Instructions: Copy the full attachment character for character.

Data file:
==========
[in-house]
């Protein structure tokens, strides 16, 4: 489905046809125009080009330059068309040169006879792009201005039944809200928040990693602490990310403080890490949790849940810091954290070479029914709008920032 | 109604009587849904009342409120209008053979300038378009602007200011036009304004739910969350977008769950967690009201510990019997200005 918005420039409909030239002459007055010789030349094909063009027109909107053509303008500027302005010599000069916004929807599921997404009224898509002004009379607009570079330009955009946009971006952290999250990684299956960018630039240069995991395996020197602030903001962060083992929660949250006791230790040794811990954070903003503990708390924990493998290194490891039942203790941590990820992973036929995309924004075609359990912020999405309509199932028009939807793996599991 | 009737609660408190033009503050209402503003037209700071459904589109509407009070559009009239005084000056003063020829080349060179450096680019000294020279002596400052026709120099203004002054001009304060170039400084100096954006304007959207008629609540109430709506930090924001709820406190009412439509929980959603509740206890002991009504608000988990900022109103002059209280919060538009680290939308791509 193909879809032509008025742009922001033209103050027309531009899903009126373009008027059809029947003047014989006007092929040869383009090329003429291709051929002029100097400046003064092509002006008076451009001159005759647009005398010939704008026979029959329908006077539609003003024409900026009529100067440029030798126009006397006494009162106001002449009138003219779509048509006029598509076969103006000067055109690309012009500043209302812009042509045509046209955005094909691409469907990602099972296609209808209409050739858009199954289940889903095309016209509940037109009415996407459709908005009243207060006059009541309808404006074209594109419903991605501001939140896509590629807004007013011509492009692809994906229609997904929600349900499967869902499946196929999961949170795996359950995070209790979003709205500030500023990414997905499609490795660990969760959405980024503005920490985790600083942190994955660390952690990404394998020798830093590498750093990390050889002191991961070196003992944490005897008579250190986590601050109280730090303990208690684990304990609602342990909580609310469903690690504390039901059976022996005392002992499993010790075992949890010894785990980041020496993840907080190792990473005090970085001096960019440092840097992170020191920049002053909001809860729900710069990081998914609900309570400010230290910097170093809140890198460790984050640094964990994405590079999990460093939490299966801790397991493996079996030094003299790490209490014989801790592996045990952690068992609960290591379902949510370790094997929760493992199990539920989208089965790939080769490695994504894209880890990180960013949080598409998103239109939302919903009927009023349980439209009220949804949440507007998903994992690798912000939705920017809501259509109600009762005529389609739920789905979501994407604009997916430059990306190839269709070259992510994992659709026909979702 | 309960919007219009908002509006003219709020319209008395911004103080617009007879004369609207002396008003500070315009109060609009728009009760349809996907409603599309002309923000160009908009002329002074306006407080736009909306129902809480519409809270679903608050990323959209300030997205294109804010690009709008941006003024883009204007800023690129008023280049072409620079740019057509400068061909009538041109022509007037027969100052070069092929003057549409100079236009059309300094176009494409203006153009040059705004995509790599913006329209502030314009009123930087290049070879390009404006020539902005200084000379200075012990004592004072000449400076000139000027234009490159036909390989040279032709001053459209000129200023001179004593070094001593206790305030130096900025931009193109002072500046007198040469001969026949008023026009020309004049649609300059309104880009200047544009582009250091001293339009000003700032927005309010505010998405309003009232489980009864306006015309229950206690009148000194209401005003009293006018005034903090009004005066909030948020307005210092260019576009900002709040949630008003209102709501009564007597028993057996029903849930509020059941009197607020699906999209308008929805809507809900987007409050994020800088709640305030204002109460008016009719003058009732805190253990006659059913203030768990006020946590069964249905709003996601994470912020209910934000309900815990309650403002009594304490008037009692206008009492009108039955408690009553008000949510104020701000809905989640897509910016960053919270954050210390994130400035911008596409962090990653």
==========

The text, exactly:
[in-house]
């Protein structure tokens, strides 16, 4: 489905046809125009080009330059068309040169006879792009201005039944809200928040990693602490990310403080890490949790849940810091954290070479029914709008920032 | 109604009587849904009342409120209008053979300038378009602007200011036009304004739910969350977008769950967690009201510990019997200005 918005420039409909030239002459007055010789030349094909063009027109909107053509303008500027302005010599000069916004929807599921997404009224898509002004009379607009570079330009955009946009971006952290999250990684299956960018630039240069995991395996020197602030903001962060083992929660949250006791230790040794811990954070903003503990708390924990493998290194490891039942203790941590990820992973036929995309924004075609359990912020999405309509199932028009939807793996599991 | 009737609660408190033009503050209402503003037209700071459904589109509407009070559009009239005084000056003063020829080349060179450096680019000294020279002596400052026709120099203004002054001009304060170039400084100096954006304007959207008629609540109430709506930090924001709820406190009412439509929980959603509740206890002991009504608000988990900022109103002059209280919060538009680290939308791509 193909879809032509008025742009922001033209103050027309531009899903009126373009008027059809029947003047014989006007092929040869383009090329003429291709051929002029100097400046003064092509002006008076451009001159005759647009005398010939704008026979029959329908006077539609003003024409900026009529100067440029030798126009006397006494009162106001002449009138003219779509048509006029598509076969103006000067055109690309012009500043209302812009042509045509046209955005094909691409469907990602099972296609209808209409050739858009199954289940889903095309016209509940037109009415996407459709908005009243207060006059009541309808404006074209594109419903991605501001939140896509590629807004007013011509492009692809994906229609997904929600349900499967869902499946196929999961949170795996359950995070209790979003709205500030500023990414997905499609490795660990969760959405980024503005920490985790600083942190994955660390952690990404394998020798830093590498750093990390050889002191991961070196003992944490005897008579250190986590601050109280730090303990208690684990304990609602342990909580609310469903690690504390039901059976022996005392002992499993010790075992949890010894785990980041020496993840907080190792990473005090970085001096960019440092840097992170020191920049002053909001809860729900710069990081998914609900309570400010230290910097170093809140890198460790984050640094964990994405590079999990460093939490299966801790397991493996079996030094003299790490209490014989801790592996045990952690068992609960290591379902949510370790094997929760493992199990539920989208089965790939080769490695994504894209880890990180960013949080598409998103239109939302919903009927009023349980439209009220949804949440507007998903994992690798912000939705920017809501259509109600009762005529389609739920789905979501994407604009997916430059990306190839269709070259992510994992659709026909979702 | 309960919007219009908002509006003219709020319209008395911004103080617009007879004369609207002396008003500070315009109060609009728009009760349809996907409603599309002309923000160009908009002329002074306006407080736009909306129902809480519409809270679903608050990323959209300030997205294109804010690009709008941006003024883009204007800023690129008023280049072409620079740019057509400068061909009538041109022509007037027969100052070069092929003057549409100079236009059309300094176009494409203006153009040059705004995509790599913006329209502030314009009123930087290049070879390009404006020539902005200084000379200075012990004592004072000449400076000139000027234009490159036909390989040279032709001053459209000129200023001179004593070094001593206790305030130096900025931009193109002072500046007198040469001969026949008023026009020309004049649609300059309104880009200047544009582009250091001293339009000003700032927005309010505010998405309003009232489980009864306006015309229950206690009148000194209401005003009293006018005034903090009004005066909030948020307005210092260019576009900002709040949630008003209102709501009564007597028993057996029903849930509020059941009197607020699906999209308008929805809507809900987007409050994020800088709640305030204002109460008016009719003058009732805190253990006659059913203030768990006020946590069964249905709003996601994470912020209910934000309900815990309650403002009594304490008037009692206008009492009108039955408690009553008000949510104020701000809905989640897509910016960053919270954050210390994130400035911008596409962090990653």